I have seen my share of post-divorce problems and litigation. I believe these tips to be useful for children of divorce and for helping reduce litigation. Although some situations are unfortunately going to remain hostile, I hope these six tips will put you on the right path.

Do not ignore your children's mother as a single dad

Source: shutterstock.com / Photo Contributor: Ground Picture

Do not ignore your children’s mother.

Pretending that mom doesn’t exist, even if only for the day, might be easy for you and help avoid awkward discussions, but it’s not reality -– even in an extreme case where mom has passed away. Kids naturally desire two parents, and they crave parents who get along. So be sure to discuss mom, not in an investigative way such as asking who she’s dating, but in a casual, “hope she’s well” sort of way. You might be amazed by how happy children are to know that one of their parents cares about the other.


Respect your children’s mother.

Be sure the kids feel like you respect their mother. Yes, Father’s Day sounds like it’s about you, but you are still the parent, and you must take the high road. It’s an excellent opportunity to reaffirm to the children that you know their mother has good qualities. Even if you don’t believe it, that’s still their mom. You can make their Father’s Day even better by being warm and friendly to mom when you exchange the kids. One moment of kind-heartedness towards your ex – even if she doesn’t deserve it – observed by your kids, can form a positive memory for their entire lifetime. What’s the harm?


Do something your kids want to do.

Hopefully, it is also something you like to do, such as fishing, bowling, or playing videos, so that it is a fun experience for all. Ask them ahead of time what they want to do. Let them get excited about it.

Looking forward to a day or weekend with you is one of the best gifts you can give your children. Be involved in the activity, even if it bores you to death.


Don’t bring along your new romantic partner.

While you may be excited to share the day with your new significant other, because you want them to meet, or further bond with your kids, the kids may see this as diminishing their time with you. They also may be less likely to discuss their feelings openly with you. What if they don’t like your new partner or resent them? They need to feel free to discuss that with you so you can know it’s an issue. If your new partner is there, you will necessarily be concerned with their happiness, too, that day – and that could distract from the attention you give your kids.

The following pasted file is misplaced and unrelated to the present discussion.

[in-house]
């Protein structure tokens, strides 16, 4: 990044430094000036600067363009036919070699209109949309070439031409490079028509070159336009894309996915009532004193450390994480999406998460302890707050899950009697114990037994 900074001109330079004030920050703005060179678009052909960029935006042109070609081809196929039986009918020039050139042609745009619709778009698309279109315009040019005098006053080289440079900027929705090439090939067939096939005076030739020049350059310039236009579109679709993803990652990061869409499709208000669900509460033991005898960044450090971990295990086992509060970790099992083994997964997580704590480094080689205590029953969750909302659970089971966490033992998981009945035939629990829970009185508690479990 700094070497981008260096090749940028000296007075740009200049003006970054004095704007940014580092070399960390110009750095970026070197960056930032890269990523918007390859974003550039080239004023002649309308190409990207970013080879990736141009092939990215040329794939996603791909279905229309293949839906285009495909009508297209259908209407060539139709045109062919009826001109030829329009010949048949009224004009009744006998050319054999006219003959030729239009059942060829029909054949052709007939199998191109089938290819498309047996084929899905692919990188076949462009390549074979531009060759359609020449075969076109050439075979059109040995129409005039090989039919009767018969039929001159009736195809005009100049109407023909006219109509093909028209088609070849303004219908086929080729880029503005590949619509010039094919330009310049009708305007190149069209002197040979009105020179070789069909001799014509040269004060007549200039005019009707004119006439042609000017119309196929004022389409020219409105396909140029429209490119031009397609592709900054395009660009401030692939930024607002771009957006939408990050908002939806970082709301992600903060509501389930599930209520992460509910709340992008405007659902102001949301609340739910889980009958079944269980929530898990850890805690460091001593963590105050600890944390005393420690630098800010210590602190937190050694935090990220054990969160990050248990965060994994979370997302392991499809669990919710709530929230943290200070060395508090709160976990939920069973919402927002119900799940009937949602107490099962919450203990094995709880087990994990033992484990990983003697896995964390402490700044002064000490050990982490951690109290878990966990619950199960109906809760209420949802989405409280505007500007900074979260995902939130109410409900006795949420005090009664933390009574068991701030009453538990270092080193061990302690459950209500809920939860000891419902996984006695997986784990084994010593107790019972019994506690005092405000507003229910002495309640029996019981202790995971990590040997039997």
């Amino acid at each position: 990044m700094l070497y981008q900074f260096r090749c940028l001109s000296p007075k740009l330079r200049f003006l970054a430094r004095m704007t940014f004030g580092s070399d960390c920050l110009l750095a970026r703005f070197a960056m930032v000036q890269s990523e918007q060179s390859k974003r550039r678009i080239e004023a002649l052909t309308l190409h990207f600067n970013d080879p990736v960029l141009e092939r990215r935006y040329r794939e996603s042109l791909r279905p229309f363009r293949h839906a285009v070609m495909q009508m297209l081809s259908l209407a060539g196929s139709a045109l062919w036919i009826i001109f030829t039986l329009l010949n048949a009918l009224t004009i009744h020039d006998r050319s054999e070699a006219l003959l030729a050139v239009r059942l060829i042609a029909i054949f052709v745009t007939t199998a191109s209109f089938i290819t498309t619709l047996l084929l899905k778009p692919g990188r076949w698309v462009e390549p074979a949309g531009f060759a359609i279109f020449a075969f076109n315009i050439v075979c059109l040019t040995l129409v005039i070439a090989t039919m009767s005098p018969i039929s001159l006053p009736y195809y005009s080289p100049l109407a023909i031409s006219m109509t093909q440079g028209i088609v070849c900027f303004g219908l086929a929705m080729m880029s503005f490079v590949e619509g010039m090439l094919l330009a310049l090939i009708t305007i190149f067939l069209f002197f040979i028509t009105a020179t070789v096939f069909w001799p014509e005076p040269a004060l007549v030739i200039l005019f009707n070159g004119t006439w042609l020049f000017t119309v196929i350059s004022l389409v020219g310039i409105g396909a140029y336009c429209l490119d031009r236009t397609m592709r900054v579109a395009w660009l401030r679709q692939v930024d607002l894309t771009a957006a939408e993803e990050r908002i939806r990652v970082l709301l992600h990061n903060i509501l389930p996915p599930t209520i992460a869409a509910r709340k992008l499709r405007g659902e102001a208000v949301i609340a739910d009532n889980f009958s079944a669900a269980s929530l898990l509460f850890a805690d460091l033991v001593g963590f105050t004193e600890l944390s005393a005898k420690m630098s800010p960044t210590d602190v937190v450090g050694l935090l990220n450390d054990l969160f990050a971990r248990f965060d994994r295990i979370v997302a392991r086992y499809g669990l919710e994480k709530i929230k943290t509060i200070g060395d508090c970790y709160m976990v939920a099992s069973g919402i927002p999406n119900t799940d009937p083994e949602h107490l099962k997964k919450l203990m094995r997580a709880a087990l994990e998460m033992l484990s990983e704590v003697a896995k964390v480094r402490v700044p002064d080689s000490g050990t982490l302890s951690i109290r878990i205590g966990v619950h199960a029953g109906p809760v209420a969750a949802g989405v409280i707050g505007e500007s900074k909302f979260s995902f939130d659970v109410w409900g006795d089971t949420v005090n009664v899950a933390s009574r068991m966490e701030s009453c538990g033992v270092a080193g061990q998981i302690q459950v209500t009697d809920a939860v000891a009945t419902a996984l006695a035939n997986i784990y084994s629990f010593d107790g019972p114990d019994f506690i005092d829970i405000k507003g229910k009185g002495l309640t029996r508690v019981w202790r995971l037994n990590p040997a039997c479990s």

Don't bring along your new romantic partner

Source: shutterstock.com / Photo Contributor: Liderina

Have fun. Be upbeat. Make sure your kids will remember it as a fun day.

Even if you are still very hurt, angry, or depressed about the break-up, shield them from that. Kids want their parents to be happy. Don’t let them return to mom’s home worried about you. That will weigh on them. Let them know you are doing well and that everything will be fine even though you wish things had worked out better with their mom. Reassure them. Give them confidence. They believe you. You’re their dad, and they want to know you will be okay, so don’t let them down. While you may wish you had much more time with them, they probably feel the same way – but they had no vote in the decision. They are struggling with so many things; the last thing they need is to be worried about you. You are their rock, and having a solid dad – one who loves them unconditionally and can help them with whatever their issues may be – is invaluable.


Make sure your children know they can confide in you.

A wise woman once taught me perhaps the most important thing you can say to your child: “There is nothing you can do in this world that is so terrible that you can’t tell me.” 

Making sure children know they can confide in you and that you are there for them no matter what is truly special. We all hope that the day never comes when they have to take us up on that offer, but knowing they can come to you in times of trouble will make them resilient, and will hopefully give you a chance to help them with any of their life problems well before they get out of control. Wouldn’t that be a great thing?


We wish you and your children a wonderful Father’s Day. 

*This article is for informational purposes only and is not intended to provide legal advice. If you require legal advice, please contact a licensed attorney in your local area.